And always remember to be realistic with how much you can get done each day. It’s the worst feeling when you feel like you didn’t really accomplish a lot for the day, because you overbooked yourself to begin with.
DOWNLOAD THE FREE PLANNING TEMPLATE
To help you out with the monthly and weekly planning, I put together a template of my monthly goals planner sheet and my weekly braindump sheet. I usually just use my notebook, but this template is much prettier, so I’m going to start using these. I recommend printing out enough of these to last a couple months and popping them in a binder. That way, you have a place where you can always check back on your monthly and weekly goals to make sure that what you’re doing each day is inching you closer and closer to reaching those goals.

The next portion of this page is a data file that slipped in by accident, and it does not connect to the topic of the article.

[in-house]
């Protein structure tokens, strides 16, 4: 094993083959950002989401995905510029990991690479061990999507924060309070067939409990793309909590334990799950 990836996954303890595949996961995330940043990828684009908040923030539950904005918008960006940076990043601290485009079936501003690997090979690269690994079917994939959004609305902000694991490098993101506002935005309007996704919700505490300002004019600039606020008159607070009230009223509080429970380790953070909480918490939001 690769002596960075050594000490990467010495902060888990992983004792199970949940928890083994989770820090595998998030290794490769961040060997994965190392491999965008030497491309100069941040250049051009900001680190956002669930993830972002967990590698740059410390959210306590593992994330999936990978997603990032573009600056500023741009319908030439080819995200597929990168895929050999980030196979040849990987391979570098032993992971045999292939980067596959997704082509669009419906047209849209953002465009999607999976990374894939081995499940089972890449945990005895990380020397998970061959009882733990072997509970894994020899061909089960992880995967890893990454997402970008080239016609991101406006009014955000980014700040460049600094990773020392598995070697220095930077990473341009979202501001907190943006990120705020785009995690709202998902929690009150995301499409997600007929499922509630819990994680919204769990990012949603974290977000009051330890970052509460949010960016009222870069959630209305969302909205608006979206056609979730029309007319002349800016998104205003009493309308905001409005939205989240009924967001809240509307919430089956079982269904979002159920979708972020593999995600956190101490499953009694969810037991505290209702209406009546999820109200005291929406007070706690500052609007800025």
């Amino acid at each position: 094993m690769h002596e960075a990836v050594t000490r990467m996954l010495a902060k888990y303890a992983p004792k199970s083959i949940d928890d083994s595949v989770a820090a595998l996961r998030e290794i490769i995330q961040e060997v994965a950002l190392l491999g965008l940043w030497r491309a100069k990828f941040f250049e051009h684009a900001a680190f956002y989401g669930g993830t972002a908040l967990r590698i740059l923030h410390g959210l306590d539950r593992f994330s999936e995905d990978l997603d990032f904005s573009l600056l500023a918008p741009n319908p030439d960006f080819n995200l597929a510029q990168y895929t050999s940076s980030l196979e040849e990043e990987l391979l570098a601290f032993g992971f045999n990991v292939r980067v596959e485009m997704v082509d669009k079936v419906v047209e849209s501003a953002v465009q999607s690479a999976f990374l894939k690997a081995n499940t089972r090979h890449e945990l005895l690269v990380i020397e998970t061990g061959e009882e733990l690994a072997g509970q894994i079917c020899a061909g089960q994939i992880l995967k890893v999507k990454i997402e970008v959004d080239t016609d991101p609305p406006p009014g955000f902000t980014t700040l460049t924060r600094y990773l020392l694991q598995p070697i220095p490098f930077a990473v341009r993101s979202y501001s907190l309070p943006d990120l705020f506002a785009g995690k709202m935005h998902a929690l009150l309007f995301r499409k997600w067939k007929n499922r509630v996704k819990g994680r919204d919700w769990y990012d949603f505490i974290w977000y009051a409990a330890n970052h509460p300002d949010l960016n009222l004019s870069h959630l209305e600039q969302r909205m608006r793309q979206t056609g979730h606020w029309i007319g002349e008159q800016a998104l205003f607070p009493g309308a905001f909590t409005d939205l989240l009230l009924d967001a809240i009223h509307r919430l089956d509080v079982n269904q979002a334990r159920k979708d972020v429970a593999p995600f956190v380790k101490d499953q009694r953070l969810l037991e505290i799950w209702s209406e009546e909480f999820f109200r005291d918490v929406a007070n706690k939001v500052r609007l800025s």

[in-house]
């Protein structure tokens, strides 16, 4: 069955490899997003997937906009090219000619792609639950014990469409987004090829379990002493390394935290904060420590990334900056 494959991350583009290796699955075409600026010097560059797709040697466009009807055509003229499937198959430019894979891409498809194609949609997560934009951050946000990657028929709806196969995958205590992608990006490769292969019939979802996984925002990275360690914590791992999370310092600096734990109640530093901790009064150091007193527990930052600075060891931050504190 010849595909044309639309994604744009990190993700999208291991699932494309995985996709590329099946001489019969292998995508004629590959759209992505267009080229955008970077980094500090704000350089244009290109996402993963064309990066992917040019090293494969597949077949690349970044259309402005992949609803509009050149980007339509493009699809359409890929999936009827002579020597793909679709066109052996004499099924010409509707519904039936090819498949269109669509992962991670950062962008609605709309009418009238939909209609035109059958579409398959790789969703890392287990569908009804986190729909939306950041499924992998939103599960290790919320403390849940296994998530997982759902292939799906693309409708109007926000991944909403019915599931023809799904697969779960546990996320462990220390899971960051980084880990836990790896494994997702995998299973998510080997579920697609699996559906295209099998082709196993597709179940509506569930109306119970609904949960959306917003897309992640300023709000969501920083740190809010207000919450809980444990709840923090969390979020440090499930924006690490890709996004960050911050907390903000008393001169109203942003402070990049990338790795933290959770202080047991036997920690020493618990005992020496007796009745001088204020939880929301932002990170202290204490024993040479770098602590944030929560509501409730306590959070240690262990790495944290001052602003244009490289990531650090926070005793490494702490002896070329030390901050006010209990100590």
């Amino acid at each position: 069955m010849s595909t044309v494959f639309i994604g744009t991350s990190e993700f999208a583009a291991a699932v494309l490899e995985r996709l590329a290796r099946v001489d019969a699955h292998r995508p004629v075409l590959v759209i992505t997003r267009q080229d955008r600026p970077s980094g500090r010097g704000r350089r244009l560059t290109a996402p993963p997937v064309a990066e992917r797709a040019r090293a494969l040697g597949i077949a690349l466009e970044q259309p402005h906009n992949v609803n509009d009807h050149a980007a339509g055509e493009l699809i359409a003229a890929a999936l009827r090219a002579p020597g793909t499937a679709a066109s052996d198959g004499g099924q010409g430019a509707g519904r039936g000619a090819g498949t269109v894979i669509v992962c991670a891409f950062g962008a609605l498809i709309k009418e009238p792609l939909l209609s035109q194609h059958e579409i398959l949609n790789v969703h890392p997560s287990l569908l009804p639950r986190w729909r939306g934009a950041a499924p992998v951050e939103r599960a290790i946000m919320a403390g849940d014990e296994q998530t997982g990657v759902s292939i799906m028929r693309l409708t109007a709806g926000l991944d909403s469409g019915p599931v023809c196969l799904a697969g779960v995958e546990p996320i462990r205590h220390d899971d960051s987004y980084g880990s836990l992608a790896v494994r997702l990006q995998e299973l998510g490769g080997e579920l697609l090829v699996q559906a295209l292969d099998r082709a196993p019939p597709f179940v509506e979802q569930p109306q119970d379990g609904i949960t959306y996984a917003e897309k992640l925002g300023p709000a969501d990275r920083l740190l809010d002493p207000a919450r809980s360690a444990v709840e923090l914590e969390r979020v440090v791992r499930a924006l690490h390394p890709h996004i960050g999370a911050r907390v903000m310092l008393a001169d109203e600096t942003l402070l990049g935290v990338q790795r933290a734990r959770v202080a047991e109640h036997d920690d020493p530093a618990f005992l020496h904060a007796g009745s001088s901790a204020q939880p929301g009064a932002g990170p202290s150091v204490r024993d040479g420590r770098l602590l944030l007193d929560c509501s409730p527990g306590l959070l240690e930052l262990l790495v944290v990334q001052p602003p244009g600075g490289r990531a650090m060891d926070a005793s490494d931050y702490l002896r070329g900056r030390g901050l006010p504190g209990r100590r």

To download the free template, just enter your name and email address here and you’ll get it sent straight to you:
TOOLS + RESOURCES I USE AND LOVE:
Kikki K Weekly Planner – This is what I’m currently using to map out my weeks until my Whitney English Day Designer takes it’s place on January 1st!
Staedtler Pens – My favorite pens to use. They don’t bleed through your paper and they make planning much more fun!
TIP: Using this system without a bigger plan in place for your year will get you through the day, but I highly recommend having a 12-Month Action Plan in place, because you’ll be able to achieve so much more each day/week/month/year. For help with creating your 2015 goals and plan, check out these resources:
What’s the #1 system you’ve set up in your business that keeps your head on straight? What system could you not live without? I geek out over this stuff, so let’s hear it!
WANT TO SHARE?
Here are some done-for-you tweets ready to go.
For more help on time management and goal setting, check out Creative Biz Kickstart. There is an entire week dedicated just to this topic. Also included with your purchase of CBK is an Ideal Week template and a 12-Month Action Calendar. Want to take CBK for a test drive? Start by downloading a free segment here.